Patients will be recruited by a research assistant who is not involved in the clinical management of their OSA or CKD. Written informed consent will be obtained from the patients prior to taking part in the study. The research assistant will coordinate collection of all data including the primary and secondary outcome data. Participants may withdraw from the study at any time and without any consequences. If a patient chooses to change treatment by discontinuing or starting CPAP, they will be asked to continue to contribute their outcome data to the trial. If they choose not to participate further, data obtained up to the time of withdrawal will be retained but no further data will be collected.


Results will be disseminated though presentations at local, national and international scientific meetings and in peer-reviewed publications. In addition, the research will be shared with the sleep medicine community through the knowledge translation infrastructure that has been established in the Canadian Sleep and Circadian Network (, and with the nephrology community through Canadian Society of Nephrology and Alberta Health Services Kidney Strategic Clinical Network.


CKD is common, and its prevalence is increasing.1–3 This has important implications both for individual patients and the healthcare system. First, CKD has been shown to be an important medical morbidity, which increases the risk of adverse clinical outcomes.2 4 7 Second, progression of CKD to ESKD increases morbidity and mortality and carries an enormous financial burden.5 6 Consequently, it is important that new and innovative strategies be considered that will help to prevent the development of CKD and/or delay its progression to ESKD. Diabetes mellitus and systemic hypertension are common causes of CKD but, not infrequently, optimal medical therapy for these conditions does not prevent the development of CKD or its progression.4 7 8 OSA is commonly found in patients with CKD and there are several plausible biological mechanisms through which untreated OSA may harm the kidney11 19,38.

Basic experiments in isolated animal preparations have shown that the healthy kidney is susceptible to adverse physiological changes such as enhanced sympathetic activation in a simulated hypoxic environment39 40. Whole animal models of intermittent hypoxaemia that mimic OSA (even without the accompanying sleep disruption and changes in intrathoracic pressure that characterise OSA) have shown that hypoxaemia can cause cell death and fibrosis resulting in impaired kidney function41. In humans, CPAP therapy has been shown to correct the impaired renal haemodynamics associated with OSA and accompanying nocturnal hypoxaemia.22 Finally, OSA has been associated with an increased risk of developing CKD in several large studies42. Although this work supports the concept that OSA is an important risk factor for the development and progression of CKD, the hypothesis remains unproven without an appropriate intervention study.

Notwithstanding the limitations of CPAP therapy, it remains the single most effective intervention for the treatment of OSA. A randomised controlled trial that evaluates the impact of CPAP on renal function in patients with OSA may help to identify new therapeutic strategies. If CPAP does benefit the kidney, the patient population with the most to gain would be those with coexisting CKD. Consequently, the ideal target population for this research are those patients with both CKD and OSA. This is a large population since the prevalence of CKD is high and concomitant OSA is found in up to 40%11.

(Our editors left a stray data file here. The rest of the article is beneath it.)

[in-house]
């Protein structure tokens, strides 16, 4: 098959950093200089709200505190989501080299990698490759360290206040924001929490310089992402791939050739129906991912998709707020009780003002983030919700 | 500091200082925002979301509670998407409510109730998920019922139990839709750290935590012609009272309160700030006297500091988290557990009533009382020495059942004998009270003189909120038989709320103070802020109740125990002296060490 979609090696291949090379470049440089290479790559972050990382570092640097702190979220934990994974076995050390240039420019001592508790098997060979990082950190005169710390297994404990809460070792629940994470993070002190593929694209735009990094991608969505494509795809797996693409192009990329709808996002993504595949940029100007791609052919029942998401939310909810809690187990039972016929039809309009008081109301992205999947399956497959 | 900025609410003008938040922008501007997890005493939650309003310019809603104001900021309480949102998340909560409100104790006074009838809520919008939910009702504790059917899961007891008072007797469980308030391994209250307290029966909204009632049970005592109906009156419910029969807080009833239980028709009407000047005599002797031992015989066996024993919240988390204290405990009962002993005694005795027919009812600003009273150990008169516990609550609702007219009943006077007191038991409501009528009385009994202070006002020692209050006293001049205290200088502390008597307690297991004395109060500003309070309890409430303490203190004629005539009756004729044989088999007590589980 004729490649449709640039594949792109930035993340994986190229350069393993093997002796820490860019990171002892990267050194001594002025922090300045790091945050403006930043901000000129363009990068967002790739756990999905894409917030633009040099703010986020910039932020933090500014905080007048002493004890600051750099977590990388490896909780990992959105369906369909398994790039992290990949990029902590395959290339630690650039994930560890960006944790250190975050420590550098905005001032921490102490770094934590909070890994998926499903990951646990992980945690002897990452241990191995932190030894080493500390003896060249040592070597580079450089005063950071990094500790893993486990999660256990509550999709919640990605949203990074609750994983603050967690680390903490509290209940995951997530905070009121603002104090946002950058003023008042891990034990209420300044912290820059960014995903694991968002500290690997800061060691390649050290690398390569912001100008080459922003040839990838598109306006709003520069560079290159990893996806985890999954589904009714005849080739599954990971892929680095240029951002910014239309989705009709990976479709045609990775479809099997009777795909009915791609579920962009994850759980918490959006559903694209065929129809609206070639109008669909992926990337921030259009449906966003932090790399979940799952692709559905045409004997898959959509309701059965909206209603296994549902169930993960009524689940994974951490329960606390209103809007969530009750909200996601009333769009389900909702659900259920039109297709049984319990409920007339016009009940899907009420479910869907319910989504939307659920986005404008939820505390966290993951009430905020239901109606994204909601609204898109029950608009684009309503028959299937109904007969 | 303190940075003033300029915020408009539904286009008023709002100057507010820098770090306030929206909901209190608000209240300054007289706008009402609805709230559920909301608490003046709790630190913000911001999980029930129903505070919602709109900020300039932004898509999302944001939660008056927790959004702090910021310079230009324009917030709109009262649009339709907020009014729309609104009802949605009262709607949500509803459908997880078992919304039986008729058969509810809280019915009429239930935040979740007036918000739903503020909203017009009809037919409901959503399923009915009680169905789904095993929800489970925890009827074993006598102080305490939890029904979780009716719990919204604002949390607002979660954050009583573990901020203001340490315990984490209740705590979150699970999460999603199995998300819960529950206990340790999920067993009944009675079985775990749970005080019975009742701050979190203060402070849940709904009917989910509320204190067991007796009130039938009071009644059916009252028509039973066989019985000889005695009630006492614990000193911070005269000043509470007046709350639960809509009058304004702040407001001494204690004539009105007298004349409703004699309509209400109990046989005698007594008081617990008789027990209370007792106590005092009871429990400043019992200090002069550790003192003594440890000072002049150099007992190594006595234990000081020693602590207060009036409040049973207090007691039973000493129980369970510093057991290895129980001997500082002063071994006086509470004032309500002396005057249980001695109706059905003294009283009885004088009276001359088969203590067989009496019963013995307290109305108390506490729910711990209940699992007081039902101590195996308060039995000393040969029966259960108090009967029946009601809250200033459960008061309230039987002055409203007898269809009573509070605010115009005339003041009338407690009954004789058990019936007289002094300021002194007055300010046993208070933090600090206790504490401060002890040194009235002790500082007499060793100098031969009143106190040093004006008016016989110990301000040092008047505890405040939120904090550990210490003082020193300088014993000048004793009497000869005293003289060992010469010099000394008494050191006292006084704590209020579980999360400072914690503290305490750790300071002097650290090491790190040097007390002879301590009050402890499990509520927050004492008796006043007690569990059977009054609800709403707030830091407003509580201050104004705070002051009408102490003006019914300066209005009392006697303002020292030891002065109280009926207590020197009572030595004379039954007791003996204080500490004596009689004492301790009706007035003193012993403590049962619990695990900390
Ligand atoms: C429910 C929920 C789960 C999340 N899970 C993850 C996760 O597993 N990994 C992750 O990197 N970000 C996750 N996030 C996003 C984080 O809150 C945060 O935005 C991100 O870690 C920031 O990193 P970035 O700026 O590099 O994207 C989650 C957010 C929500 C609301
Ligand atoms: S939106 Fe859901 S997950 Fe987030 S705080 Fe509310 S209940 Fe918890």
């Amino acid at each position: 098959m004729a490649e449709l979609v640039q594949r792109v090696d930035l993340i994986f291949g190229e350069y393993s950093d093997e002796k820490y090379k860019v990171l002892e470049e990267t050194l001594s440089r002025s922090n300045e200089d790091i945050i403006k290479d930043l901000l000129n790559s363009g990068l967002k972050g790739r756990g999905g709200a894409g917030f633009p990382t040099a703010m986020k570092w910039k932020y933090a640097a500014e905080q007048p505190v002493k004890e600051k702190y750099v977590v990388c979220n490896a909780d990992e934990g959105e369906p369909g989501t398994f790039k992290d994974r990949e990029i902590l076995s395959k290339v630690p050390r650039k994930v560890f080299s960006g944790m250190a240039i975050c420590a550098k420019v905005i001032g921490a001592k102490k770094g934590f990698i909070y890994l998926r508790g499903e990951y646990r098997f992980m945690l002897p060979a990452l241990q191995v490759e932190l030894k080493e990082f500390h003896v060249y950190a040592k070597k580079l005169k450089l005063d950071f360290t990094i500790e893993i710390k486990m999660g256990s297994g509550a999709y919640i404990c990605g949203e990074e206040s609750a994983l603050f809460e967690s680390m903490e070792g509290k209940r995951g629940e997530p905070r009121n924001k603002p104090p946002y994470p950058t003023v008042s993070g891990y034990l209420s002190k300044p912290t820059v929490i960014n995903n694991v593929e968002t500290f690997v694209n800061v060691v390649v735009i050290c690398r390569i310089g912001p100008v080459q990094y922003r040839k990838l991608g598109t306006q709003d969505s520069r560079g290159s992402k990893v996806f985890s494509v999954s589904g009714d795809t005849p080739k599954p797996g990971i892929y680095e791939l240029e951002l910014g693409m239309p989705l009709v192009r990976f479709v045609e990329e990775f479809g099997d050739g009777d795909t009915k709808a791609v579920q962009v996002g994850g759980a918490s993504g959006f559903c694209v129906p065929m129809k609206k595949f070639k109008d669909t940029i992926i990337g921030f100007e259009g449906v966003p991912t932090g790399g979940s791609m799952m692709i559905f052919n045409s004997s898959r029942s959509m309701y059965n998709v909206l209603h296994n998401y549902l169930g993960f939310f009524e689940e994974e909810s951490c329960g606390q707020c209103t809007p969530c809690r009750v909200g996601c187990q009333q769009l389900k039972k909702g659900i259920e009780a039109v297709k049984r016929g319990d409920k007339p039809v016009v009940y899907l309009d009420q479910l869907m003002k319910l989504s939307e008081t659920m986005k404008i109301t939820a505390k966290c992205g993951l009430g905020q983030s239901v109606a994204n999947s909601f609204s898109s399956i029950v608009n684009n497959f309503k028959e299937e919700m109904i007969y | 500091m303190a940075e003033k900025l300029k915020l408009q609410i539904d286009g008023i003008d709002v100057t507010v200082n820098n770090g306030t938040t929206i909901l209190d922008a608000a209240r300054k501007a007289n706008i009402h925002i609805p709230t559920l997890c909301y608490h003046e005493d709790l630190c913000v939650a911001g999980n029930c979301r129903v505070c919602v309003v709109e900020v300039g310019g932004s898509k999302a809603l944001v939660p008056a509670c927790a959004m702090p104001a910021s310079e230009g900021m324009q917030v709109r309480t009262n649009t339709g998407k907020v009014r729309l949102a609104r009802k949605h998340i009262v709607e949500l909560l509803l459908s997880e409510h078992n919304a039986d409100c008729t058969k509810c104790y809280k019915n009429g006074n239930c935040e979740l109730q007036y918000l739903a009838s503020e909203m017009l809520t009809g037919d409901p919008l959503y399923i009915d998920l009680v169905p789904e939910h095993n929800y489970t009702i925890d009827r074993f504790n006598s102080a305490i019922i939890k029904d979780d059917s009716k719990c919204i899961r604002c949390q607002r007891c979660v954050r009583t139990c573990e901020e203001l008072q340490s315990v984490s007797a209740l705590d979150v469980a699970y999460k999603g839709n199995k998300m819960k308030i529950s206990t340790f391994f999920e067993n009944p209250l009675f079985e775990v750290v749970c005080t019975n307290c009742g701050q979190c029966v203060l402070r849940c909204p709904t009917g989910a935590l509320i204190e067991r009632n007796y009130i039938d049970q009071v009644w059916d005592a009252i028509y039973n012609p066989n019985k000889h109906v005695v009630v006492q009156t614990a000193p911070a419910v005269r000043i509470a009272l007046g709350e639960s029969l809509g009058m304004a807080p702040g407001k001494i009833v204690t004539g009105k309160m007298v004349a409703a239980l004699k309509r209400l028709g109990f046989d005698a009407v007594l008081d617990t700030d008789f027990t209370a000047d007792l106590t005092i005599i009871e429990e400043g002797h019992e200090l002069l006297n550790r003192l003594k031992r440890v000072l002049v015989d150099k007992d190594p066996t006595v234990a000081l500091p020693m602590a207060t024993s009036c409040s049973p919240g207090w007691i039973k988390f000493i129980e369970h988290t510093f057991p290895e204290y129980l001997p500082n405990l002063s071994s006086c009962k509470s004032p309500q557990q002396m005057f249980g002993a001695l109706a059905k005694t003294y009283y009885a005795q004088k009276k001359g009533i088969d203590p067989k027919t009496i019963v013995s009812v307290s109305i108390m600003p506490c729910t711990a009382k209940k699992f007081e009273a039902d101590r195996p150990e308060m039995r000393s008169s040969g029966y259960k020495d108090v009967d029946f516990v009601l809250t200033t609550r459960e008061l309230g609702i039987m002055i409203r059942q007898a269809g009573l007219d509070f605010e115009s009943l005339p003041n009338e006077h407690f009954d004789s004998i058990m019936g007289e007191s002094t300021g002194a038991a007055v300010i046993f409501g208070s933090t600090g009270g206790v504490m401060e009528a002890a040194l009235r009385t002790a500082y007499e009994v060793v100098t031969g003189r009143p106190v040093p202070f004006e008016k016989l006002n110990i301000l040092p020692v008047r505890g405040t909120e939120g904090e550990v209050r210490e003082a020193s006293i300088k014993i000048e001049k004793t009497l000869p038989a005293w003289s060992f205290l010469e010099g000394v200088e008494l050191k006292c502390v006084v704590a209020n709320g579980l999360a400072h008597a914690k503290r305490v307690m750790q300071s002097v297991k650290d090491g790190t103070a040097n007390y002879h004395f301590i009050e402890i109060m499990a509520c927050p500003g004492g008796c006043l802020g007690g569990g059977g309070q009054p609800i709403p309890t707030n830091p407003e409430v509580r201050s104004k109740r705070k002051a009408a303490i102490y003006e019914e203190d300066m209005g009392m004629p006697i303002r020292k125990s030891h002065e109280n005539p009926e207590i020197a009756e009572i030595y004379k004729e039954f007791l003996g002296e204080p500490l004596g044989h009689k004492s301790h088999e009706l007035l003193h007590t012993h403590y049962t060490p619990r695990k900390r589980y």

Although a large multicentre trial may be required to definitively address this important question, a smaller trial, such as ours, is initially required for a number of reasons. Since OSA is asymptomatic in many patients with CKD43, accurate detection will require diagnostic sleep testing. It is important to determine whether this additional testing is acceptable for patients who already have significant medical issues. To address this, we will record the number of patients who decline HSAT testing when it is offered to them in clinic. Second, treatment with CPAP can be challenging, particularly, if the patient does not perceive symptomatic benefit. Consequently, it is important to have initial data on CPAP adherence in this patient population. To address this, we will also look at the number of patients that decline or discontinue CPAP therapy following randomisation and CPAP education as well as the overall adherence with CPAP therapy. Third, if CPAP does improve kidney function, this may require several months to manifest itself. Patients randomised to a treatment arm without CPAP will need to go without active treatment for their OSA for several months. In our opinion, this is justifiable since we have excluded patients with severe OSA symptoms such as excessive sleepiness and there is currently no evidence that withholding CPAP therapy will hasten the decline in kidney function. However, it is not clear if withholding CPAP from patients who have received a diagnosis of OSA will be acceptable to them. Consequently, we will identify the number of patients who decline to join the control group for this reason. We will address the impact of withholding CPAP by identifying the number of patients who experience a significant decline in kidney function when CPAP therapy is withheld for the course of the study (ie, the control group). We will try to mitigate this risk by offering all patients CPAP therapy at end of study regardless of treatment designation. Finally, a pilot study such as this can also provide sufficient data on which to calculate a sample size for a larger, multicentre trial.